The Calvinist origins of Lockean political economy

History of Political Thought 23 (1):31-60 (2002)
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Abstract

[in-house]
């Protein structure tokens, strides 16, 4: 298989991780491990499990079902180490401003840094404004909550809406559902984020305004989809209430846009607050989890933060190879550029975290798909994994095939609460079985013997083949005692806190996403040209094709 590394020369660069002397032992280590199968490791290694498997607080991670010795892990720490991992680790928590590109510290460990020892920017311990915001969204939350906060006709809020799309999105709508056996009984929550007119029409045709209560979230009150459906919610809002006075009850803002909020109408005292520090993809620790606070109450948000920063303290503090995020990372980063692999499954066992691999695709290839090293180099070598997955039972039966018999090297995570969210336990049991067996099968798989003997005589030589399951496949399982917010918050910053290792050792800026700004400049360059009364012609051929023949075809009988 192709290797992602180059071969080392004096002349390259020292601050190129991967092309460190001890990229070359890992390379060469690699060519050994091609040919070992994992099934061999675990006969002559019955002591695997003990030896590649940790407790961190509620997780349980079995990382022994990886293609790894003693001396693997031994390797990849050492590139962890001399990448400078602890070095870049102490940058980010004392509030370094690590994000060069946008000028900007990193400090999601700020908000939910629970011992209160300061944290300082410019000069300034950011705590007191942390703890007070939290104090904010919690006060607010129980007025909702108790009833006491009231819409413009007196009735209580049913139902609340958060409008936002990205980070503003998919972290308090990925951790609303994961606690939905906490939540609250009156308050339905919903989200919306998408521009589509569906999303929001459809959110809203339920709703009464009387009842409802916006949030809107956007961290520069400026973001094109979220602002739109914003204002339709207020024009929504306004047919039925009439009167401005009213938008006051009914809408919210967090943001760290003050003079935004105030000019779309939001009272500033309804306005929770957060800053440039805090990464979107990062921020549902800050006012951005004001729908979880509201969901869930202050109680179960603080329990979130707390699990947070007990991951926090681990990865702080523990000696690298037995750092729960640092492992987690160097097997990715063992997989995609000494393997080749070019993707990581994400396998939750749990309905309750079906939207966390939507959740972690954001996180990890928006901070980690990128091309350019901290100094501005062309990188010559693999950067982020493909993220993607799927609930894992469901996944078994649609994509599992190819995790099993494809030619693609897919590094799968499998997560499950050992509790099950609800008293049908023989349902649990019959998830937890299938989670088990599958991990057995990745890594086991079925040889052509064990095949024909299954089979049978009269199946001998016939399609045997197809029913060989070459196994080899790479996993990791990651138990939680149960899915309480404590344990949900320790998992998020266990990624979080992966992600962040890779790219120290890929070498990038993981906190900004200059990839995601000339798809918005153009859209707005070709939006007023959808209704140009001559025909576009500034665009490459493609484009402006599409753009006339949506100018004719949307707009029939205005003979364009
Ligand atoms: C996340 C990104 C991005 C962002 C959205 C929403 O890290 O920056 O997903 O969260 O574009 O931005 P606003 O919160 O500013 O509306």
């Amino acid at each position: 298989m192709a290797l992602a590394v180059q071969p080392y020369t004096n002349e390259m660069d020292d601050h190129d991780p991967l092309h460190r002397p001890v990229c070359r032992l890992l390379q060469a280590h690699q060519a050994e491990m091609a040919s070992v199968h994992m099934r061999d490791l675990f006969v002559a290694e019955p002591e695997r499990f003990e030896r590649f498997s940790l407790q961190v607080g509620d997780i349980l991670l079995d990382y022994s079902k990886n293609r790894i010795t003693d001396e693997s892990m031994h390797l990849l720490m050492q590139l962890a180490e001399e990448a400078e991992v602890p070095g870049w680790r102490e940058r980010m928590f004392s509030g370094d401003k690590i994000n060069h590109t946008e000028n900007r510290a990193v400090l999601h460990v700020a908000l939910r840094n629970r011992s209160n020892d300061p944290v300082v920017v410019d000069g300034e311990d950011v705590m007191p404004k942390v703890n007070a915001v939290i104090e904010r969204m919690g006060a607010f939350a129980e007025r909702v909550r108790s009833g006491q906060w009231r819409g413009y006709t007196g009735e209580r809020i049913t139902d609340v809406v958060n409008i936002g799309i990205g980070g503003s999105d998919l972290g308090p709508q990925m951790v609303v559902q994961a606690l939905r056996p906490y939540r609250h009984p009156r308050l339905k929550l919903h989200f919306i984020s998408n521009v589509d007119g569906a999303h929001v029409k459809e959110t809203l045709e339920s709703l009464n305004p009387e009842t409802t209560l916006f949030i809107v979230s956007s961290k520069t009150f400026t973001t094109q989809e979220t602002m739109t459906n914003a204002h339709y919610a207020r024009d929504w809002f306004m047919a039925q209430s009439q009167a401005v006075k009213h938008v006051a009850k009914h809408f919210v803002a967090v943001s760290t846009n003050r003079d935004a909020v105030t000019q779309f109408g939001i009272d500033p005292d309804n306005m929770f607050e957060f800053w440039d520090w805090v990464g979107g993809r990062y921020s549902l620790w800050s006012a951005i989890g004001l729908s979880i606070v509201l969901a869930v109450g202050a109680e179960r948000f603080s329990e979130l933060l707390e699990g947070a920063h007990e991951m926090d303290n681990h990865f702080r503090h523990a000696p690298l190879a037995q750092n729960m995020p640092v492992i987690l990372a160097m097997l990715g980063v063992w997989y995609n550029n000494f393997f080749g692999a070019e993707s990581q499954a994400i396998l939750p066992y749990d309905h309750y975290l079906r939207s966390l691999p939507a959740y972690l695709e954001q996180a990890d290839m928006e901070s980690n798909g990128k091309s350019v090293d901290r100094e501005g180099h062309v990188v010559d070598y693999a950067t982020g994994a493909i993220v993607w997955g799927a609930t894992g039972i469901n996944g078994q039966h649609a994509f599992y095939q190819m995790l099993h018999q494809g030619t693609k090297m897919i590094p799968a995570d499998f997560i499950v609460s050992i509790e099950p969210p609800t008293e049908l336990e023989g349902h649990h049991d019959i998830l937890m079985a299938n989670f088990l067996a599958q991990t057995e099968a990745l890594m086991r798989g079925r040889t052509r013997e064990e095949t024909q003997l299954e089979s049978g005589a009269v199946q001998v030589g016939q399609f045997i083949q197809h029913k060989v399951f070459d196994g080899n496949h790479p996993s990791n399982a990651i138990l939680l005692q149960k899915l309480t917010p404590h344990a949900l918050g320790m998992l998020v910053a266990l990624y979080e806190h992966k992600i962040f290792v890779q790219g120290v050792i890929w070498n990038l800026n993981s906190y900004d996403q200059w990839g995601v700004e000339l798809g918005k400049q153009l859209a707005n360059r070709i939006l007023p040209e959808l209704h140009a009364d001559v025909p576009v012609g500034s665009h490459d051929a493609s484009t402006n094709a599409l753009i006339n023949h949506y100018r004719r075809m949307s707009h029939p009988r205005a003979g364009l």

Criticisms of John Locke as a ‘bourgeois’ or ‘possessive individualist’ have been hotly contested since their appearance in the 1950s and 1960s. Locke's defenders have countered that his economic thought was governed by doctrines of charity, community and the public good. This project of recovering a kinder, gentler Locke has brought with it an emphasis on the centrality of Grotius and Pufendorf to seventeenth-century discussions of natural law. Still, the emergence of the ‘Grotius-Pufendorf thesis’ may have eclipsed other sources of Locke's political economy. I will suggest that Locke's writings on trade and economic accumulation are better understood in light of a seventeenth-century economic discourse of pamphlets, tracts and sermons rooted in the practical theology of Calvinism
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